The ideas of the “sovereign citizens” movement originate in the ideology of the Posse Comitatus, an anti-Semitic group that raged through the Midwest in the late 1970s and 1980s. Sovereign citizens claim that they are not subject to most taxes, are not citizens of the United States (but instead are “non-resident aliens”), cannot be tried for crimes in which there is no complaining victim (zoning and professional licensing violations, for instance), and are only subject to “common law courts,” a sort of people’s tribunal with no lawyers. Most refuse to obtain Social Security cards, register their vehicles, carry driver’s licenses or use zip codes; many refer to UCC-107, a part of the Uniform Commercial Code, to justify their bizarre claims; and some use weird forms of punctuation between their middle and last names in all kinds of documents. Sovereign citizens also often distinguish between so-called “14th Amendment citizens,” who are subject to federal and state governments, and themselves, who are also known as “organic citizens” — an ideology that causes adherents to claim that black people, who only became legal citizens when the 14th Amendment was passed after the Civil War, have far fewer rights than whites. Some of the more famous adherents of sovereign citizens ideology include Oklahoma City bombing conspirator Terry Nichols and members of the Montana Freemen.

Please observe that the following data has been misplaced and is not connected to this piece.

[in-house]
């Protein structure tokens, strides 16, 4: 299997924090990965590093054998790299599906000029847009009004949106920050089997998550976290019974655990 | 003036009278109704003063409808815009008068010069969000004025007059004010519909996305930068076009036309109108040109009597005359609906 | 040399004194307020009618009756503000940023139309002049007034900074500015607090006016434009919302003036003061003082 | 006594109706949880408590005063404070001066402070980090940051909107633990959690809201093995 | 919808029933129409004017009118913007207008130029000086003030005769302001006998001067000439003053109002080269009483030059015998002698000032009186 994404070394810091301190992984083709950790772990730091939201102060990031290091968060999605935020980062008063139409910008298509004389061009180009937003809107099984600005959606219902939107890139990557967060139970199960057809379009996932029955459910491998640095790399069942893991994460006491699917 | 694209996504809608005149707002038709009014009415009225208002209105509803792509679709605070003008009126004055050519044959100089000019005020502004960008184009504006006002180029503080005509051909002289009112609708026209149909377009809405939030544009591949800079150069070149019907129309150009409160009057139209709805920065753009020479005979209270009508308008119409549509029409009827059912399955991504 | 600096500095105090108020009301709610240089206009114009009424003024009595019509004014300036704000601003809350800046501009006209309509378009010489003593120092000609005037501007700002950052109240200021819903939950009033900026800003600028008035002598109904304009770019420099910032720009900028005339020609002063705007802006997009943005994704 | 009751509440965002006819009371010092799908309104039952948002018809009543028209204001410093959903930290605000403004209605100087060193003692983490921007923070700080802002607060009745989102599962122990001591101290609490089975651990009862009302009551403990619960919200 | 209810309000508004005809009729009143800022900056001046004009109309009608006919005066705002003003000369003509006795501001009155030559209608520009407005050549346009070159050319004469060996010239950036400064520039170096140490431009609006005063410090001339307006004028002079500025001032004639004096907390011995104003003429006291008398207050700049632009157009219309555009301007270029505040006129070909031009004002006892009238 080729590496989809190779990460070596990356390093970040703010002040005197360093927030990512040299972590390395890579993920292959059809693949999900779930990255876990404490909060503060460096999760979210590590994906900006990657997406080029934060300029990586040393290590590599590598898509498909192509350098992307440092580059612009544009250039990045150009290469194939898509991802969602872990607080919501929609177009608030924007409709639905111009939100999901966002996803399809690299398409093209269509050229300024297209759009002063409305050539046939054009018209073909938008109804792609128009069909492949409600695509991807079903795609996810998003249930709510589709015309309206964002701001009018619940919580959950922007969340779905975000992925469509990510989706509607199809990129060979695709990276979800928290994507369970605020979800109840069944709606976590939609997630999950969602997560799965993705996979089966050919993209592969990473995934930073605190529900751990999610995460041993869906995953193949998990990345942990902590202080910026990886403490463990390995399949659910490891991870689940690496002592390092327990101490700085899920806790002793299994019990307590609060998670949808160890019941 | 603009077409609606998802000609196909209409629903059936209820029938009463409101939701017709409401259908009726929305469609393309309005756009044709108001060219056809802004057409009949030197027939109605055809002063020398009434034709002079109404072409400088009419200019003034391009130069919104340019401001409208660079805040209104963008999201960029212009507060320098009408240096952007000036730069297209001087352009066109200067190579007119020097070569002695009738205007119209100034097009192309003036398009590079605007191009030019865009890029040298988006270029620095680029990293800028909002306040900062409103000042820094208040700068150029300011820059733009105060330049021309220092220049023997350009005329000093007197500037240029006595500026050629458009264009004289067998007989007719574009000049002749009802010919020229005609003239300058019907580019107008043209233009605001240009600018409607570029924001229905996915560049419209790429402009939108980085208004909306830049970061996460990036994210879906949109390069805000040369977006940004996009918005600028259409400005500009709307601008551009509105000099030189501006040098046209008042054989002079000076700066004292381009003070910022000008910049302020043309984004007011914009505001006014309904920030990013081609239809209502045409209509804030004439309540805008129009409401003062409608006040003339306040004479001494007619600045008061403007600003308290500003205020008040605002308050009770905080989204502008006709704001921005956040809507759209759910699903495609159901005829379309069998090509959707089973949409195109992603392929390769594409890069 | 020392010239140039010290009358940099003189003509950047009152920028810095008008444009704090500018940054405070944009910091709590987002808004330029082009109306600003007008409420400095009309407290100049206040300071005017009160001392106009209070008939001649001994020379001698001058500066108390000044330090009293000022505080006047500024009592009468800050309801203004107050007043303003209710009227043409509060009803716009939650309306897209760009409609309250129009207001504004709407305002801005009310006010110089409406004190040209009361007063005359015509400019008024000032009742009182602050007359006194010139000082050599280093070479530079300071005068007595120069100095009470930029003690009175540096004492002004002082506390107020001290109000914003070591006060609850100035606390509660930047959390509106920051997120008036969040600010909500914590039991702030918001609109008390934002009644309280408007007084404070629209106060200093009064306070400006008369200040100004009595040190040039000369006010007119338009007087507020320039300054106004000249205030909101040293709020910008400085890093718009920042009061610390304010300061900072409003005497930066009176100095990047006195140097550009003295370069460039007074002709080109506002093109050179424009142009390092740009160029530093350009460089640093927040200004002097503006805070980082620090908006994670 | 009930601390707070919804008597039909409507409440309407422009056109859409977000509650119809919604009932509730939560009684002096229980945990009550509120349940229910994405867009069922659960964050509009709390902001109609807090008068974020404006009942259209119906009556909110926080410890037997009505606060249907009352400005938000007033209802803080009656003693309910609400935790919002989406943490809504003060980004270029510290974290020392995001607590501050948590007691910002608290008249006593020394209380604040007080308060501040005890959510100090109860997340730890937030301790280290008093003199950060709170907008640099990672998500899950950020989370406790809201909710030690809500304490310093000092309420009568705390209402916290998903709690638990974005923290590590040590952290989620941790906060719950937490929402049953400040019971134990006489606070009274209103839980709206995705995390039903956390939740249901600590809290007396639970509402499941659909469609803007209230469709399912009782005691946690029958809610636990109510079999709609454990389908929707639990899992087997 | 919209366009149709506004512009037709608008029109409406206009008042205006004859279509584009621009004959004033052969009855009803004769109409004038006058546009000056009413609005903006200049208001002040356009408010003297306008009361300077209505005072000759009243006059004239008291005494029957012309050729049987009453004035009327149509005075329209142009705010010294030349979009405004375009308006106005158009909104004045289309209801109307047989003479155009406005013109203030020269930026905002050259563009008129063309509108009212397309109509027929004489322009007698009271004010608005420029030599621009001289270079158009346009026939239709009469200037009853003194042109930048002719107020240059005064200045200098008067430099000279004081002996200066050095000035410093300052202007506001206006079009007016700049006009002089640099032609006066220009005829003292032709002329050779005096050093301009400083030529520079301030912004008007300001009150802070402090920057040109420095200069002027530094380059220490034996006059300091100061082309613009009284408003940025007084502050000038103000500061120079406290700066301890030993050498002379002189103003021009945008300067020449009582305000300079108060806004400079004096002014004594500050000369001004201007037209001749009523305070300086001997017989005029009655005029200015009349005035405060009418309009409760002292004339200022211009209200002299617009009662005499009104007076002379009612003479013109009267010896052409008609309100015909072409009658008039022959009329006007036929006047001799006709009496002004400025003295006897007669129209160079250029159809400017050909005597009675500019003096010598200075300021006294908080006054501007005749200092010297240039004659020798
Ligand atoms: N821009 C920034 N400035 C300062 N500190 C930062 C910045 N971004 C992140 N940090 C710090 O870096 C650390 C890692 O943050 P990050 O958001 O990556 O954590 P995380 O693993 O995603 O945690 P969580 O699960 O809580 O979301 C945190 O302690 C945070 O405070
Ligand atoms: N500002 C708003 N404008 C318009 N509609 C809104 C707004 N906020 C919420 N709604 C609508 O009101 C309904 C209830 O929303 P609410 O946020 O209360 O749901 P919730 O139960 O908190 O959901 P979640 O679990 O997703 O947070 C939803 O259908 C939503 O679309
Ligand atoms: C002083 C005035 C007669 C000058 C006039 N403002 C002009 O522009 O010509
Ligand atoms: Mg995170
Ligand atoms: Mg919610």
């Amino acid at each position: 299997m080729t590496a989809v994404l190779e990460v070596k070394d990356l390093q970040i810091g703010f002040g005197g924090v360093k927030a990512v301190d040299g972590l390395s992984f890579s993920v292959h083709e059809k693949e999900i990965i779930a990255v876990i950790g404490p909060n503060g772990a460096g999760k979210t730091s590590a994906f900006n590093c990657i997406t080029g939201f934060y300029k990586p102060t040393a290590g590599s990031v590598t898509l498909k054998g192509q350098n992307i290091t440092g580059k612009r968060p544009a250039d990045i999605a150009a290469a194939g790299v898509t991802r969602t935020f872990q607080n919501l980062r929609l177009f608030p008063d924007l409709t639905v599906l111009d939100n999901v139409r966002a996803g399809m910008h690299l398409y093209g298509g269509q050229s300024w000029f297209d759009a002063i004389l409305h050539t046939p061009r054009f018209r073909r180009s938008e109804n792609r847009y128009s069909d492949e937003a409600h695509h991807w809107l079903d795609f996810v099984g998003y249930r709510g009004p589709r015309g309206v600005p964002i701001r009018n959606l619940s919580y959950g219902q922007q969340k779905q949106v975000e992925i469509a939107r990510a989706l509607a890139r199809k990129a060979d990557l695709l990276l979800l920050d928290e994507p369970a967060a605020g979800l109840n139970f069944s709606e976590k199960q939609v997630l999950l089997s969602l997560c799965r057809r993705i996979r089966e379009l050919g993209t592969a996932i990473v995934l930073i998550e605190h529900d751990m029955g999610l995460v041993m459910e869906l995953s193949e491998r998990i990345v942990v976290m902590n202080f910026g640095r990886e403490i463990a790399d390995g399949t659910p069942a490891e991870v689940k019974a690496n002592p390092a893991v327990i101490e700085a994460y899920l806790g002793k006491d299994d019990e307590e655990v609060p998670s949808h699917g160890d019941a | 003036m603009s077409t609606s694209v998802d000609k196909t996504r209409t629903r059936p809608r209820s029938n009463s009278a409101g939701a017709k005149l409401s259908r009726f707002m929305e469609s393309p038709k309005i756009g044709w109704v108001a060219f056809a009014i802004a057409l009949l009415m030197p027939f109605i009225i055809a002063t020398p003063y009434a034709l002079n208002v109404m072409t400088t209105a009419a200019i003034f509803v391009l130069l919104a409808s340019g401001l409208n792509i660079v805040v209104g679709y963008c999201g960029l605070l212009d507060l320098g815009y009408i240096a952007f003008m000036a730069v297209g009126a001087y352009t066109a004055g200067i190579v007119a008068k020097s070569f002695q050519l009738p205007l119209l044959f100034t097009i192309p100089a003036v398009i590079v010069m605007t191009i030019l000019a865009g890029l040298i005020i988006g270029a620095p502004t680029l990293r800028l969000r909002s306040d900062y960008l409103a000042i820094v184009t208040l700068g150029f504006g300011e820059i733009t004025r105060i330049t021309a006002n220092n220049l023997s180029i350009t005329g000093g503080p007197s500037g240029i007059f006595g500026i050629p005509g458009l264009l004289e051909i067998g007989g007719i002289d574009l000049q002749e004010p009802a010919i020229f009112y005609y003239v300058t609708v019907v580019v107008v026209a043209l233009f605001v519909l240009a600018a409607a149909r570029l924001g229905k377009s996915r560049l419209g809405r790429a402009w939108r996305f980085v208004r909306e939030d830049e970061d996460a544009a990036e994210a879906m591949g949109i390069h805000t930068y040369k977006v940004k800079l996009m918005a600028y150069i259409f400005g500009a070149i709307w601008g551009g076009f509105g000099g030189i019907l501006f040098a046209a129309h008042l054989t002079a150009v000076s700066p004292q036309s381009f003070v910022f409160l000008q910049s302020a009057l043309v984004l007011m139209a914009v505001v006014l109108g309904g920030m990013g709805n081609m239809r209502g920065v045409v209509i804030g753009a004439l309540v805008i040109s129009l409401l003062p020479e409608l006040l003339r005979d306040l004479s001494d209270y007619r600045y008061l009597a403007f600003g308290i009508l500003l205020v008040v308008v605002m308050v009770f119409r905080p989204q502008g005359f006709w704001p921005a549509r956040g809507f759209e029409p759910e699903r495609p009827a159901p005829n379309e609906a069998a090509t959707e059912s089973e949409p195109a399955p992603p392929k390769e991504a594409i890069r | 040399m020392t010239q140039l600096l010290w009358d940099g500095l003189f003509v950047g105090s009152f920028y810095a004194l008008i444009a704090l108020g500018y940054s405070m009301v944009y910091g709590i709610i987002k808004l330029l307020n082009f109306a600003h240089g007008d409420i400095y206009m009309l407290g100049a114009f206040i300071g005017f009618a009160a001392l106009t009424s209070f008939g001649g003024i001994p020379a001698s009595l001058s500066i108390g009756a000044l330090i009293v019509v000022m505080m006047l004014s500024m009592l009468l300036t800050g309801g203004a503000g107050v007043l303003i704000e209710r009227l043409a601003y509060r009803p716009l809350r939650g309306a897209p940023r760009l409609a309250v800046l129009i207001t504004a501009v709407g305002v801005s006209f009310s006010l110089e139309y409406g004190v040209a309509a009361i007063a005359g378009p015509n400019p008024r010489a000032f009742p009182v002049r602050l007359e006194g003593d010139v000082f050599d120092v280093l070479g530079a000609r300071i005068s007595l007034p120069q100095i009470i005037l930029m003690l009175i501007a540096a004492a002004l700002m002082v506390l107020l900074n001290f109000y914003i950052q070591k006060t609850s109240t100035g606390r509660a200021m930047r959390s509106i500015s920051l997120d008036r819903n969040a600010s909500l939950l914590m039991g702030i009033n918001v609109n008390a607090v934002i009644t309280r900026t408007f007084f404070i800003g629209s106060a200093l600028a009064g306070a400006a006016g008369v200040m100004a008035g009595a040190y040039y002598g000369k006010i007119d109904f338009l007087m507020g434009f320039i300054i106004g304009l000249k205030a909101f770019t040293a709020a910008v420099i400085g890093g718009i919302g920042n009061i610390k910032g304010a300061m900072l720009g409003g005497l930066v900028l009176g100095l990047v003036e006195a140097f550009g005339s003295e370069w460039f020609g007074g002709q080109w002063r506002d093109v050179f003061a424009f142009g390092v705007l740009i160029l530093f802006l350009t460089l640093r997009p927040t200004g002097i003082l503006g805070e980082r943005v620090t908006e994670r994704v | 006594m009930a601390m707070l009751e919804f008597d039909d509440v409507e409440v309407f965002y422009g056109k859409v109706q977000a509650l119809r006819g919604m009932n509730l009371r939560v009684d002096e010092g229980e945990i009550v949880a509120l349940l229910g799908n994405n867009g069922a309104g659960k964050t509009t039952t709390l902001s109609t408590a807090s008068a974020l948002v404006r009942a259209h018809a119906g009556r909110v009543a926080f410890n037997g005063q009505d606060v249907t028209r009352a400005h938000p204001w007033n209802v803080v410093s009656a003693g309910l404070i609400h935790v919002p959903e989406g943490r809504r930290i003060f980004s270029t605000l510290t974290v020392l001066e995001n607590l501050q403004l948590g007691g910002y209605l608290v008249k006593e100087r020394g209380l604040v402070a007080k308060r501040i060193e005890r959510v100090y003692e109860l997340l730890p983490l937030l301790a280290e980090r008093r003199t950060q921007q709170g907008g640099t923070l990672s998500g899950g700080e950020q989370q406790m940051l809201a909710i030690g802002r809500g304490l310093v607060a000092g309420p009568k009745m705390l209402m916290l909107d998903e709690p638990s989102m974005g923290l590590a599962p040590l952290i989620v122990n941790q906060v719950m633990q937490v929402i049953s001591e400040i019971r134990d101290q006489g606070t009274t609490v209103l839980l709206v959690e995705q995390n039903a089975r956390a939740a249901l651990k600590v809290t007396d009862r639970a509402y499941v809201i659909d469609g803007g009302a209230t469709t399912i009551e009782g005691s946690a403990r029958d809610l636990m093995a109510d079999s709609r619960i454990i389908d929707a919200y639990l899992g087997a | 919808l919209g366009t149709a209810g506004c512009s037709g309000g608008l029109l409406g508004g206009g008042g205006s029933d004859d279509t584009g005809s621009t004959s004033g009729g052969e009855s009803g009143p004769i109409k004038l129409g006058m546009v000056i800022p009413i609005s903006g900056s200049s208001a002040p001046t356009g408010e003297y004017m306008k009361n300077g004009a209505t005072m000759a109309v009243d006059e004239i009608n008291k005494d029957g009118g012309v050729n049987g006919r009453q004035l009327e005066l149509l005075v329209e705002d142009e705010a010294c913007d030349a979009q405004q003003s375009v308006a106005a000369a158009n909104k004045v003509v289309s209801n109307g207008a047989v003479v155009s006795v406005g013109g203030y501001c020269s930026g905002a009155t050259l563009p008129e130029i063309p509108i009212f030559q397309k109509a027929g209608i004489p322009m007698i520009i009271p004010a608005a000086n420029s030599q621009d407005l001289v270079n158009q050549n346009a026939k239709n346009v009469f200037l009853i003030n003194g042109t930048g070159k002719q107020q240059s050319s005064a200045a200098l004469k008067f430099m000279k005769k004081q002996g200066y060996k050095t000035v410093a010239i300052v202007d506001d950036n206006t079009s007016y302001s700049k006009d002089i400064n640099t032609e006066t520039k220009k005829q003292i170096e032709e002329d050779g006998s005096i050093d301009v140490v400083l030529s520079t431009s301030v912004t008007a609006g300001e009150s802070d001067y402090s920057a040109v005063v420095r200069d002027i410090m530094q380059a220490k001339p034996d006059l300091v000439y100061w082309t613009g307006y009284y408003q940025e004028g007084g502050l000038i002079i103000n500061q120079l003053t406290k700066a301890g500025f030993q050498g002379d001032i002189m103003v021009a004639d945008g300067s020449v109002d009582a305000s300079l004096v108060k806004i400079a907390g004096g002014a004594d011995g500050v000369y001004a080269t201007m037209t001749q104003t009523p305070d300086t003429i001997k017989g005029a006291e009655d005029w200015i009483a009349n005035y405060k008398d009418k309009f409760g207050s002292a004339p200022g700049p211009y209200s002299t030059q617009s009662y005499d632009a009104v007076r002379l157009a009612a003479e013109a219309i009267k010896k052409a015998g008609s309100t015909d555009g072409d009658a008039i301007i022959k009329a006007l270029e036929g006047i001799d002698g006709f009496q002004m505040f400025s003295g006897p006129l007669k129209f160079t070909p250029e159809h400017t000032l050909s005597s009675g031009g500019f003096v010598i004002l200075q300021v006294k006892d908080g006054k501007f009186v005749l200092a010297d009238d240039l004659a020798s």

Just how crazy are they? Get a load of this.

The sovereigns all say it started sometime during the Civil War (or its aftermath) or maybe after events in 1933 when President Roosevelt wisely took our nation off the gold standard. They’re not sure when, but they say the government that was set up by the Founding Fathers, which operated under a system of Common Law, was replaced by a secret government operating under Admiralty Law, the law of the sea and international commerce. They believe that under common law, they are free men. But under admiralty law, they are slaves and that secret government forces have a vested interest in keeping things this way. They claim that all judges are aware of this set-up, and have been deliberately denying the sovereign citizens’ legal motions, which often include placing liens on property owned by judges and government officials. But don’t worry, we haven’t gotten to the crazy part yet.